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The Week in Superlatives: Creepiest Kid, Biggest Womp, and the Slyest Shipper

Here are the stand-out moments of the week in TV

Amanda Bell

The summer swelter is in full swing, and the TV scene is as hot as ever right now because, believe it or not, there are other things to talk about besides Stranger Things. Here we'll run through some of the most stand-out moments of the week on the small screen, from the reality show moments that gave us a gasp to some dramatic reveals we won't soon forget.

Most dramatic exit: If the latest installment of Southern Charm: New Orleansgave you a bit of déjà vu, there's a reason. After a successful and spirited showing at Barry Smith's fashion show, Jeff decided to imbibe a few too many and wound up running away from producers while slinging four-letter words and bemoaning the lack of love from his friends. Why? Well, it seems that everyone was right and that Jeff's insistence on pretending things were fine after his split with Reagan finally caught up with him. It's a shame that what was looking to be a great night for Jeff, who seemed to have a promising connection to Tamica's friend Tanya, fell apart so quickly and that Jeff hadn't learned anything from the last time he drunkenly ran off into the night, scaring his friends half to death. Dr. Jekyll had become Mr. Hyde once more.

Creepiest kid: If you're in the market for a new version of Medium,The InBetween is where it's at, but do be warned: The show tends to get pretty dark and doesn't mind challenging audience sensitivities to violence against children. The latest episode was especially upsetting as the ghost of one little kid came back to describe to the show's reluctant clairvoyant (played by Harriet Dyer), in ghastly detail, how disappointed she was in her mother for letting her body be cremated. This ain't Casper the Friendly Ghost is all we're saying.

Biggest womp: After weeks of teasers and speculation, it turns out that the stars of Breaking Badwere more in character than fans might've expected, because they were ultimately just trying to sell something: their own artisanal tequila brand. And it's not even blue! Yep, that secret collaboration Aaron Paul and Bryan Cranston had been previewing with so many cryptic photos wasn't about the movie or a Better Call Saulcameo or even some other unrelated screen project. It was just one long, drawn-out booze advertisement. And here we thought Heisenberg was savage.

Lamest unmasking: The Scream reboot you forgot was happening, Scream: Resurrection, aired in a three-night event this week, and, well, at least this thing didn't get dragged out beyond. After Jamal (Tyga) revealed that he'd been slicing and dicing his way through a jealous stepbrother revenge scheme, he kindly informed us all that he didn't work alone. Soon after, Beth (Giorgina Wingham) revealed herself to be the true brains behind all the murders, saying she was motivated by... a fascination with fright flicks? Beth stumbled through an explanation like so: "I was born bad... I always knew I was a sociopath. I mean, why do you think I love horror movies so much? I watched every single one I could get my hands on, until I realized it just wasn't enough. Why should Michael Myers get to have all the fun when I could be a better monster?" Although she dubbed that line a "killer monologue, literally," it was actually a pretty cheap undermining of the franchise's seminal rule that it's not the movies that turn people into killers. Wes Craven would never.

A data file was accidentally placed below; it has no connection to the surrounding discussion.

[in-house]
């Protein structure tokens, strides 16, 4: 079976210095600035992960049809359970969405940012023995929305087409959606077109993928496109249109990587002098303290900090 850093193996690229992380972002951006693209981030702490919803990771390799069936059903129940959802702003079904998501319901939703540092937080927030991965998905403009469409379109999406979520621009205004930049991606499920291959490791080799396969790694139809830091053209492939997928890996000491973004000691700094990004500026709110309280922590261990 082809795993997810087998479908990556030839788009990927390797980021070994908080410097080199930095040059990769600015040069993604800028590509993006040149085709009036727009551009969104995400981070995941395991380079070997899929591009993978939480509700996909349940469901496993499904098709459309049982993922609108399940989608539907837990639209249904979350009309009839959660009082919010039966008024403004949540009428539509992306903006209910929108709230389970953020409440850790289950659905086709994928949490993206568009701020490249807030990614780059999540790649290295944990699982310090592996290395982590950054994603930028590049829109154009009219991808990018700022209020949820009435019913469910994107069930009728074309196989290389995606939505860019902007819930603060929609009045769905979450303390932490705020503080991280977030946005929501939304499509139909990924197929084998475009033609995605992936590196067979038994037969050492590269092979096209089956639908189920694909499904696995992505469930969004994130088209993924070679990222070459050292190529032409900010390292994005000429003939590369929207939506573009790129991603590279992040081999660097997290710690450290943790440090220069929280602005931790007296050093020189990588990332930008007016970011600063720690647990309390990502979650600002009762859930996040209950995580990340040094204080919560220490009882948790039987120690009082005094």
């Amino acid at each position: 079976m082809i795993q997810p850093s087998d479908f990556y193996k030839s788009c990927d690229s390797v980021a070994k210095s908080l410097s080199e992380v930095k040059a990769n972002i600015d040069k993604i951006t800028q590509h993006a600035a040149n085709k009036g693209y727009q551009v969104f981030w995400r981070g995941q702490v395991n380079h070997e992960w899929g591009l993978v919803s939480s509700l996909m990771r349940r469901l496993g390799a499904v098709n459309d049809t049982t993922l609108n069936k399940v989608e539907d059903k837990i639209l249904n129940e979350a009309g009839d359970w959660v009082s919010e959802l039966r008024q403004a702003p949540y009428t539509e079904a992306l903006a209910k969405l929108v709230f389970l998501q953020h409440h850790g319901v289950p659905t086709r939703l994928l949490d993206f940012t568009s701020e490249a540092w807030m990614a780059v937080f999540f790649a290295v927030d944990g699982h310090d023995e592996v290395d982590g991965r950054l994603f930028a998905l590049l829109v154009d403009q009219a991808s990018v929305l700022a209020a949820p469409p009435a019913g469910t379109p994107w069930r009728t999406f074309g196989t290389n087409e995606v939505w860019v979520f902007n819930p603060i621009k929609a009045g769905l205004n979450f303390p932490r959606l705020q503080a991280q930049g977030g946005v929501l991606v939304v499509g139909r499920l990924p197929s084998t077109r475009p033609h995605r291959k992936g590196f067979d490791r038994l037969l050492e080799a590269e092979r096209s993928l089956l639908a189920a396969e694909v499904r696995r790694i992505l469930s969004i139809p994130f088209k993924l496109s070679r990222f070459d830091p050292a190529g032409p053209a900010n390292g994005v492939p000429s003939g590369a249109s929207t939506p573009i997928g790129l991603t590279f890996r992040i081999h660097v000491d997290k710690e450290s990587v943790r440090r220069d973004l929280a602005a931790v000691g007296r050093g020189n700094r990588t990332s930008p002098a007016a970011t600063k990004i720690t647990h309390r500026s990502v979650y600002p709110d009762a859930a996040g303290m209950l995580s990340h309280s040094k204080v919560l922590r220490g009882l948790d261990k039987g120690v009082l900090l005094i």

Most revolting backstory: It was time to learn Aunt Lydia's (Ann Dowd) backstory on the latest episode of The Handmaid's Tale, as Hulu's tentpole drama finally revealed how Gilead's faithful handmaid wrangler became so heinous. As it turns out, she used to be a school teacher who took a special interest in a boy whose stretched-thin mother engaged in a profession she didn't quite approve of (dancing). At first, she tried to play nice and befriend the mom, who gave her a makeover and encouraged her to follow her heart. After a date didn't end as happily as she might've hoped, though, Lydia scrubbed off the cosmetics and accused the young mom of neglecting the boy, thus beginning her terrible reign as an oppressor. A lover scorned story? Really?

Slyest shipper: Have you checked out Love Island USA yet? If so, you might've noticed that one of the most popular male suitors, Michael, just so happened to be a massive Lostie -- which may be why he fits right into the show's tropical locale so well. After touting himself as a massive animal lover, Michael introduced everyone to his pair of pooches, French bulldogs lovingly named Kate and Sawyer. Those might seem like ordinary names to anyone who didn't crash-land with Oceanic Flight 815, but for everyone who did, that's a bold statement our new pal had just made with his fur babies' monikers. Here's hoping he doesn't end up paired with someone who's Team Juliet or Team Jack.

Most disorienting opening act: NBC's newest competition series Bring the Funny got off to a good start this week, with a series of comedic acts that ranged from your traditional one-person stand-up sets to group gags that really sang. There was one act in particular that seemed to have judges Kenan Thompson, Chrissy Teigen, and Jeff Foxworthy's chuckles sounding more nervous than the rest: Mister Zed, the robotic comedian who short-circuits mid-way through his routine and is just unplugged enough that you might wonder whether he really is man or machine. The future is now. And it's very weird, guys.